Are alarm bells ringing for the global economy?
The financial markets have experienced a solid recovery this year, despite growth figures in the global economy — and principally the advanced economies - extending to head downward. With activity forecasts (the prognosis of the present, the near future and the very recent past) continuing to dive, and manufacturing sectors weaker than at any point since 2012, markets may have become overly confident about recession risks.
In the final quarter of last year, market behaviour was consistent with two economic shocks operating in tandem. The crash in global equities and a downturn in break-even inflation forecasts in the bond market pointed to a negative demand shock to the world economy. A concurrent upsurge in real bond yields and a soaring dollar were characteristic of a bellicose stance in monetary policy, markedly from the US Federal Reserve. These two shocks were perhaps almost equally significant in demonstrating the crash in risk assets last year. Since the turn of the year, both components have altered. There has been a diminished revival in China: monetary aggregates indicate that expansionary domestic strategy is gaining traction and market risks are slackening.
The estimate for China has jumped from a low of 4.0 percent in mid-December to 5.2 percent now. With China turning the corner, markets seem eager to disregard the continuing stagnation in the advanced economies, which has taken the latest growth rate to only 0.8 percent, 0.9 per cent below trend. This is perceived as good news because it will lessen the probability of higher interest rate increases. The dovish turn in US monetary policy has been endorsed by an unexpected volte-face in policy direction by the Fed leadership in the space of a few weeks. As recently as mid-December, the Federal Open Market. The committee hinted that policy rates were expected to advance by 75 basis points before stabilising. By the conclusion of January, the FOMC had almost eliminated its direction towards further rate hikes.
A move on this scale appears only during the outset of a downturn. Yet markets are working on the premise that recession risks remain modest, with growth expected to rebound back to trend. This chapter of the cycle is apocryphally described as the “Goldilocks zone”, in which growth is neither too hot nor too cold.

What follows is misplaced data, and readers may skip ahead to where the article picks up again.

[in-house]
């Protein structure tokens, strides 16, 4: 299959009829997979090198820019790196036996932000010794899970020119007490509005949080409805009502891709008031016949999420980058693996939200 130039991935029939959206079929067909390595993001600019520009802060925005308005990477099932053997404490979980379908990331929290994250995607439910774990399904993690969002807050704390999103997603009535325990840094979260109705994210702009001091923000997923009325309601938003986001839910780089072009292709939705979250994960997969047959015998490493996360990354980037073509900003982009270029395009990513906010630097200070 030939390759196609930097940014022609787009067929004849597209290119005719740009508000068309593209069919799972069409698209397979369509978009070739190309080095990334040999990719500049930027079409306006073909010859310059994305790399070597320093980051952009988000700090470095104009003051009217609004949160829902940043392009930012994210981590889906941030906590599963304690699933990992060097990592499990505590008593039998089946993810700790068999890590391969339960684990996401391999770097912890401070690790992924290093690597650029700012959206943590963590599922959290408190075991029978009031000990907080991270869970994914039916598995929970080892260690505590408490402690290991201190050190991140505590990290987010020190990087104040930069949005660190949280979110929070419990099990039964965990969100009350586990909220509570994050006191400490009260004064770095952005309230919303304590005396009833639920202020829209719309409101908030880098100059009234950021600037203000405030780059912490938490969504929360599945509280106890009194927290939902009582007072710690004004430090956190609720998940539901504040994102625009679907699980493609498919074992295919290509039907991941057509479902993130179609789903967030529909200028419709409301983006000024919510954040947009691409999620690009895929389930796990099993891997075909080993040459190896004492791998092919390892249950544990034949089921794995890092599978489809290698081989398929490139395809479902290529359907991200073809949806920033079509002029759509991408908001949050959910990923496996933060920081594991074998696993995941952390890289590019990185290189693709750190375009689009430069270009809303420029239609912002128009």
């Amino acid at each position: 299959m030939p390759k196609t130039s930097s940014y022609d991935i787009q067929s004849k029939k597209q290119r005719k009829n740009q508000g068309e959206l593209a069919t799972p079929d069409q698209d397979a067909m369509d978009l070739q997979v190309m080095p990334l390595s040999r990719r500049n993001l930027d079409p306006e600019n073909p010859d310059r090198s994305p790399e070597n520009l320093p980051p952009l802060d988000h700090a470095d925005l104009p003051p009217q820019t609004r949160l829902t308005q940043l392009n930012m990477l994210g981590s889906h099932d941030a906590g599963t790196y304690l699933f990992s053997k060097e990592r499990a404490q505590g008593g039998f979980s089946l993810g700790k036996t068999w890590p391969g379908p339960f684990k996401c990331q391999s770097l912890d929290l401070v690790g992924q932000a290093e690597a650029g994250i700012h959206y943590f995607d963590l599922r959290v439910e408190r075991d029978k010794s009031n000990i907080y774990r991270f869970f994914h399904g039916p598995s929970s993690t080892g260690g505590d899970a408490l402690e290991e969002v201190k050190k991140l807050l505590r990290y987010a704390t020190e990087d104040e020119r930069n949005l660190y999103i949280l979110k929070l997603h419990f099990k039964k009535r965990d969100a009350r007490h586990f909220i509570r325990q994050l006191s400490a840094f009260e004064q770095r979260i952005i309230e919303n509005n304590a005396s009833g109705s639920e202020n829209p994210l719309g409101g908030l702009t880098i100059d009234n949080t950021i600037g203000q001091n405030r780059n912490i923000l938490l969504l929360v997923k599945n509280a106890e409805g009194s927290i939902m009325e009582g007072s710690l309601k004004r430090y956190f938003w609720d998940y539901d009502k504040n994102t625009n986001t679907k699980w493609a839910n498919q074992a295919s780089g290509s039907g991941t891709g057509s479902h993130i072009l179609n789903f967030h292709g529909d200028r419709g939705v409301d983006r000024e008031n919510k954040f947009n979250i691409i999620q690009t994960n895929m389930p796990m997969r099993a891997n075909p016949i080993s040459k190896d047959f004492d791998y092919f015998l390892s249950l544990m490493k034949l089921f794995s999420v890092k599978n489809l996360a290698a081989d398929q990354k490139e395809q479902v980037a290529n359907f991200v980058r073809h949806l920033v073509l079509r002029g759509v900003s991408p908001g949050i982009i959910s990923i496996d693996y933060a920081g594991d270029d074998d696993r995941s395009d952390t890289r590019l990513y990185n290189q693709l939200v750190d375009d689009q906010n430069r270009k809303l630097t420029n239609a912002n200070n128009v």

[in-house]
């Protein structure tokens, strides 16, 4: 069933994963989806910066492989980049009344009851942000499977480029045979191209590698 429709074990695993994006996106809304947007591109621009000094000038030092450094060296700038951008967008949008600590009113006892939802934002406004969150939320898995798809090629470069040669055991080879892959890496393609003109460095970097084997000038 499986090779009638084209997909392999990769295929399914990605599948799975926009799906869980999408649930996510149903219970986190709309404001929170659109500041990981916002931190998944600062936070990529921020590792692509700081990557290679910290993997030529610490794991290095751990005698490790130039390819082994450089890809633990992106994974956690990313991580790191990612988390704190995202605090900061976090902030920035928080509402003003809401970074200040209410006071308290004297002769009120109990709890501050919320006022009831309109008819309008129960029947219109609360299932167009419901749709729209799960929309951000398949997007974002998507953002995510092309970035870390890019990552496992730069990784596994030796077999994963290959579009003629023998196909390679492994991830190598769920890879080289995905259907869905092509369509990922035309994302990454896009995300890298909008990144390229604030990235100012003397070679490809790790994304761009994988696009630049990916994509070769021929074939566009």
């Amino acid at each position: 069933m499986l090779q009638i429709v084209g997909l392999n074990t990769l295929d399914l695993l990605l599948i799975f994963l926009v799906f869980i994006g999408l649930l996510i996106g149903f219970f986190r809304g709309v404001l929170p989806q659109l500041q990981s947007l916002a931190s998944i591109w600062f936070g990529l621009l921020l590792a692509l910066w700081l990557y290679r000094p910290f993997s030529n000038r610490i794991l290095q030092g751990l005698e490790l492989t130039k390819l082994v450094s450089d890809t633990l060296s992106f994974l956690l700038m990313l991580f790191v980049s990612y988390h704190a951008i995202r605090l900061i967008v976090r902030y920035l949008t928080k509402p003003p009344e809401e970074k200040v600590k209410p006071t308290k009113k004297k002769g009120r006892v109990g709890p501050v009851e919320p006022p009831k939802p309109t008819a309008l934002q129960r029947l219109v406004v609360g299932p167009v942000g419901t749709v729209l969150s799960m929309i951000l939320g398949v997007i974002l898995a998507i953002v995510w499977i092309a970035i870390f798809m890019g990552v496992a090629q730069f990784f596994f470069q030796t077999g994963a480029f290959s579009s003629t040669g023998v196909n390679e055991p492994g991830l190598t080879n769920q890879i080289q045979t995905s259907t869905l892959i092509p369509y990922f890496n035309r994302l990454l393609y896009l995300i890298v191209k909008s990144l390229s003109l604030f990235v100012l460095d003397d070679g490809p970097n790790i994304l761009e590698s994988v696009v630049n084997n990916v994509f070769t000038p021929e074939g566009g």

In this phase, bad news on growth can generally be positive news for markets, as it has been lately. This stage in the cycle can last several years, but the statistics require careful watching, notably while the position in several big economies is still worsening.
Meanwhile, growth is nevertheless strong enough to indicate that the risk of outright recession in the next 12 months remains close to zero. The model, thus, still suggest that growth in the Goldilocks zone is feasible and markets have rallied on this situation.
In the Eurozone, the theme is different. The prospect of steady expansion has dwindled to a slim 10 per cent. The anticipation of a cyclical recession (characterised as two quarters in which the growth rate is over one standard deviation below trend, suggesting gross domestic output growth at -0.5 per cent annualised) has grown.
A so-called “technical” recession, in which growth dips below zero for two quarters, is now predicted to be 25 per cent possible. These results signify that while the US is still adhering to the middle of the Goldilocks zone, the Eurozone is toying with the tail edge of its zone. Any further deterioration would show a substantial surge in the prospect of a European recession this year. With the Japanese economy already in the negative zone and Asian trade flows headed downward, the markets may not overlook much more deficiency in the world economy.